Who Invented the iPhone?

Learn who made Apple's first smartphone

Illustrated timeline of the iPhone's history

In the long history of smartphones—cell phones that behave like palm-sized computers—no doubt one of the most revolutionary has been the iPhone, which made its debut on June 29, 2007. While the technology was state-of-the-art, we still can't point to a single inventor because over 200 patents were part of its manufacture. Still, a few names, like Apple designers John Casey and Jonathan Ive stand out as instrumental in bringing Steve Jobs' vision for a touchscreen smartphone to life.

Precursors to the iPhone

While Apple had produced the Newton MessagePad, a personal digital assistant (PDA) device, from 1993 to 1998, the first concept for a true iPhone-type device came about in 2000. That's when Apple designer John Casey sent some concept art around via internal email for something he called the Telipod—a telephone and iPod combination. 

The Telipod never made it into production, but Apple co-founder and CEO Steve Jobs did believe that cell phones with a touchscreen function and access to the internet would become the wave of the future of information access. Jobs set a team of engineers to tackle the project. 

Apple's First Smartphone

Apple's first smartphone was the ROKR E1, released on September 7, 2005. It was the first mobile phone to use iTunes, software that Apple had debuted in 2001. However, the ROKR was an Apple and Motorola collaboration, and Apple was not happy with Motorola's contributions. Within a year, Apple discontinued support for the ROKR. On January 9, 2007, Steve Jobs announced the new iPhone at the Macworld convention. It went on sale on June 29, 2007.

What Made the iPhone So Special

Apple's chief design officer, Jonathan Ive, is heavily credited with the look of the iPhone. Born in Britain in February 1967, Ive was also the principal designer of the iMac, the titanium and aluminum PowerBook G4, MacBook, unibody MacBook Pro, iPod, iPhone, and iPad.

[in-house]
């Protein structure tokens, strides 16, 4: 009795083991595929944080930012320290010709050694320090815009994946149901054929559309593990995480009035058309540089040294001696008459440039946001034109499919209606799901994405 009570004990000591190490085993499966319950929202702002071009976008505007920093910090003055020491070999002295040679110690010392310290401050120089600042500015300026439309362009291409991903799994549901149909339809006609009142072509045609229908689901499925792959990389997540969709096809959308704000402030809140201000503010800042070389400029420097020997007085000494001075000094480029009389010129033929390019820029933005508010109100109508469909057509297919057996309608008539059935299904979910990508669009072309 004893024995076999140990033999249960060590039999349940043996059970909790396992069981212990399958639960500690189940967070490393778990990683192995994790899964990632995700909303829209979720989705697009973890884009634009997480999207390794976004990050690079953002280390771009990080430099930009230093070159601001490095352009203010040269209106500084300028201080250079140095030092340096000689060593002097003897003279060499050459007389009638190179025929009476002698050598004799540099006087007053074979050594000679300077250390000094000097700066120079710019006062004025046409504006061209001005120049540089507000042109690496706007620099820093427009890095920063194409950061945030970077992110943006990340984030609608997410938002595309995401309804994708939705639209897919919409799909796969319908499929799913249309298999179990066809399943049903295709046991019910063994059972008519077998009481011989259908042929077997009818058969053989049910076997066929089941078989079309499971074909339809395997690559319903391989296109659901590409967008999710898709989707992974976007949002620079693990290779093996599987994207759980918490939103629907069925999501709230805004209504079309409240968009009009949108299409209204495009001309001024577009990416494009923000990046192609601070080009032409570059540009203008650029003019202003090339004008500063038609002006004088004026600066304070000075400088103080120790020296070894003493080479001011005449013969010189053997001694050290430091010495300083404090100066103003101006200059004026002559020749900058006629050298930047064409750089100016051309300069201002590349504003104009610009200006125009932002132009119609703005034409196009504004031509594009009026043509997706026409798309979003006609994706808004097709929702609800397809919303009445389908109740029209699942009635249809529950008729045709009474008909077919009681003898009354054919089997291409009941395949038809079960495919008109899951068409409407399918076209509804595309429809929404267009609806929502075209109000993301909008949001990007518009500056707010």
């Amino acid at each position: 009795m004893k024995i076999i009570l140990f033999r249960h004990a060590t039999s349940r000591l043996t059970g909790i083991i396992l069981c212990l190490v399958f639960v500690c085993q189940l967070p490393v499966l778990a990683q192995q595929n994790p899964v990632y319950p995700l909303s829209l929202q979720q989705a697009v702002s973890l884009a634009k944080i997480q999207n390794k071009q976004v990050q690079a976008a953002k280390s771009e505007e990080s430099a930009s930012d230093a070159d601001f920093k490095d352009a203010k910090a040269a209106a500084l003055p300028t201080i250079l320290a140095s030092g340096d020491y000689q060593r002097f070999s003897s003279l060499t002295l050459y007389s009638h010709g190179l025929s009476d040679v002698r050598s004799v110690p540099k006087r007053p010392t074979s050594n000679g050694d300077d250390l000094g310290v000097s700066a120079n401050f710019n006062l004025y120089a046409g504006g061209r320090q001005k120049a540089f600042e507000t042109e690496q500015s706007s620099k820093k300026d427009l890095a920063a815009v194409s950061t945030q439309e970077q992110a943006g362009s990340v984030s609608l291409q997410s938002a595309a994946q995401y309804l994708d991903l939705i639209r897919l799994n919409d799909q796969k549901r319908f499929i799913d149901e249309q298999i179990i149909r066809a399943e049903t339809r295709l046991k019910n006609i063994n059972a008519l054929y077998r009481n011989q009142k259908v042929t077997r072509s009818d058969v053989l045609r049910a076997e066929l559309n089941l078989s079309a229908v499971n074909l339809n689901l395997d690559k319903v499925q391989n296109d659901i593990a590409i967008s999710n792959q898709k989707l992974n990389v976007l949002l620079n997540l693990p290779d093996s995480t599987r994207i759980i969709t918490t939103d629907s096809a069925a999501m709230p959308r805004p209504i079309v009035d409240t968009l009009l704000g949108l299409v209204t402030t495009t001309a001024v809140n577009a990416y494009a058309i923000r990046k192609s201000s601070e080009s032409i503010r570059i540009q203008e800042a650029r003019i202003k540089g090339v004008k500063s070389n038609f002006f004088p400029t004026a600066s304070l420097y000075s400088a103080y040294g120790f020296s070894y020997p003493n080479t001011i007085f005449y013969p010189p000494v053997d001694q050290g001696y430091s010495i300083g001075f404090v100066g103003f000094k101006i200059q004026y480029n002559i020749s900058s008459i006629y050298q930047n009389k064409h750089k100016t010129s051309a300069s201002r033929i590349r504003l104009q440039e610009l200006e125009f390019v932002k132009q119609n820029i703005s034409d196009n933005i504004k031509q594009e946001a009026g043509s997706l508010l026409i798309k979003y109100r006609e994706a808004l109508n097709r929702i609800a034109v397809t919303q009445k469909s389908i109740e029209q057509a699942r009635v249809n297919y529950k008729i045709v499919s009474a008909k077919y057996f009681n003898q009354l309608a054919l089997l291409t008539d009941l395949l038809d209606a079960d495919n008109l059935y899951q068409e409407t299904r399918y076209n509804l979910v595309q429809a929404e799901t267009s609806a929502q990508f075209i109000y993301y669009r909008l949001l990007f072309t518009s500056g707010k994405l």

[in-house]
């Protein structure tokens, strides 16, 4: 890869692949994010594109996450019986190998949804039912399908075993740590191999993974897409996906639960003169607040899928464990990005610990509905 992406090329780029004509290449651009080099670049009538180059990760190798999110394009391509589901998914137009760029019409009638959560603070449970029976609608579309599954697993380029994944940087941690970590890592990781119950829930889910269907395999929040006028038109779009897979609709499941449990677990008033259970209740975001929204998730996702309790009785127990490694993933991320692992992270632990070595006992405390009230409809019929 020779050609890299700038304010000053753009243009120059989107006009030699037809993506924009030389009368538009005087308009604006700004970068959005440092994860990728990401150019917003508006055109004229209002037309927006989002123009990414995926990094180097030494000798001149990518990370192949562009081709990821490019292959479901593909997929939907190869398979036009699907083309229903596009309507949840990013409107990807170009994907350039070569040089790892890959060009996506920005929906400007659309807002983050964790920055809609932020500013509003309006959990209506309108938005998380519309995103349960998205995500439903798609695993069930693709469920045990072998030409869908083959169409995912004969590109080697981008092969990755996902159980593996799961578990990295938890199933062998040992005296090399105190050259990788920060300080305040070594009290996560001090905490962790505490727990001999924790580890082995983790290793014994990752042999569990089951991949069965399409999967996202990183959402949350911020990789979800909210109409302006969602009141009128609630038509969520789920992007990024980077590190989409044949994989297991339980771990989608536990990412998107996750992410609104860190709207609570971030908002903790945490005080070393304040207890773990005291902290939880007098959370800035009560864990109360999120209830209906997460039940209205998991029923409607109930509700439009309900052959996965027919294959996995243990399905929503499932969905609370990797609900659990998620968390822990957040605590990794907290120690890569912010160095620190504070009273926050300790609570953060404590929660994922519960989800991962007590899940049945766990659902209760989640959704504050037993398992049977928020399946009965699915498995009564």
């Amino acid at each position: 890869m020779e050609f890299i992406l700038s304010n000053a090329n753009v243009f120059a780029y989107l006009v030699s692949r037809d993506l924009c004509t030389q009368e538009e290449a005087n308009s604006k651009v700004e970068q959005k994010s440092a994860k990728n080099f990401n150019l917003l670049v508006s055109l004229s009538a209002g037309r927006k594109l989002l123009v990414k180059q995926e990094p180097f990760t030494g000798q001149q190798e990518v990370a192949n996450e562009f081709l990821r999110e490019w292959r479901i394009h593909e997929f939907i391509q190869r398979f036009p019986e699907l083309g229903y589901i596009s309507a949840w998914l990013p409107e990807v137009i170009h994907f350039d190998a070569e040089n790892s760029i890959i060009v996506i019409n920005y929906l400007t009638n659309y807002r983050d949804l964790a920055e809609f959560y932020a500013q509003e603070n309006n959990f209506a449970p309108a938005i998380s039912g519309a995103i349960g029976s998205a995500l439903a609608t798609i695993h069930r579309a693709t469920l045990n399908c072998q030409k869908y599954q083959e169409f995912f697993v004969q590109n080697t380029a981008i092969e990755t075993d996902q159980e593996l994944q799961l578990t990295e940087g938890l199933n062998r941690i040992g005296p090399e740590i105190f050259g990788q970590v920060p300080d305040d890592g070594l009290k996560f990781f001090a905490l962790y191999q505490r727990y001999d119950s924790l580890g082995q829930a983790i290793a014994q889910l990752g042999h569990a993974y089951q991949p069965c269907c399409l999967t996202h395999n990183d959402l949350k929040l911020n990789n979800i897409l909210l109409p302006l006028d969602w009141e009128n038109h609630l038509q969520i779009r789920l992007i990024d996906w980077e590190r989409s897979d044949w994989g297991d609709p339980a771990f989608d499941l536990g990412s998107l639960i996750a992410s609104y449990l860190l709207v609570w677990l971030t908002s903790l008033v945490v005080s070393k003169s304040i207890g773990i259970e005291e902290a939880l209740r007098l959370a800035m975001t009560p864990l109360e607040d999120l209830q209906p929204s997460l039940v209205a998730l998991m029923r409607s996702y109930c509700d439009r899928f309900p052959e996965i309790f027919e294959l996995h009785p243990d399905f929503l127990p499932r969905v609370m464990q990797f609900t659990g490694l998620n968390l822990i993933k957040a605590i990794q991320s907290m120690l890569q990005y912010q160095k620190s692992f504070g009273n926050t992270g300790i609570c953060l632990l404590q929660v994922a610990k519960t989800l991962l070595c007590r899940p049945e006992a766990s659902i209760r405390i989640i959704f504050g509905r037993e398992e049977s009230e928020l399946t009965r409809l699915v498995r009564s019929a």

The first smartphone that had no hard keypad for dialing, the iPhone was entirely a touchscreen device that broke new technological ground with its multitouch controls. In addition to being able to use the screen to select, you could scroll and zoom as well.

The iPhone also introduced the accelerometer, a motion sensor that allowed you to turn the phone sideways and rotate the display. While it was not the first device to have apps, or software add-ons, it was the first smartphone to manage the apps market successfully.


The iPhone 4S was released with the addition of a voice-activated personal assistant called Siri. Siri is a piece of artificial intelligence that can do numerous tasks for the user, and it can learn and adapt to better serve that user as well. With the addition of Siri, the iPhone was no longer a mere phone or music player—it literally put an entire world of information at the user's fingertips.

Waves of the Future

And the updates just keep coming. The iPhone 10, released in November 2017, for instance, is the first iPhone to use organic light-emitting diode (OLED) screen technology, as well as wireless charging and facial recognition technology to unlock the phone.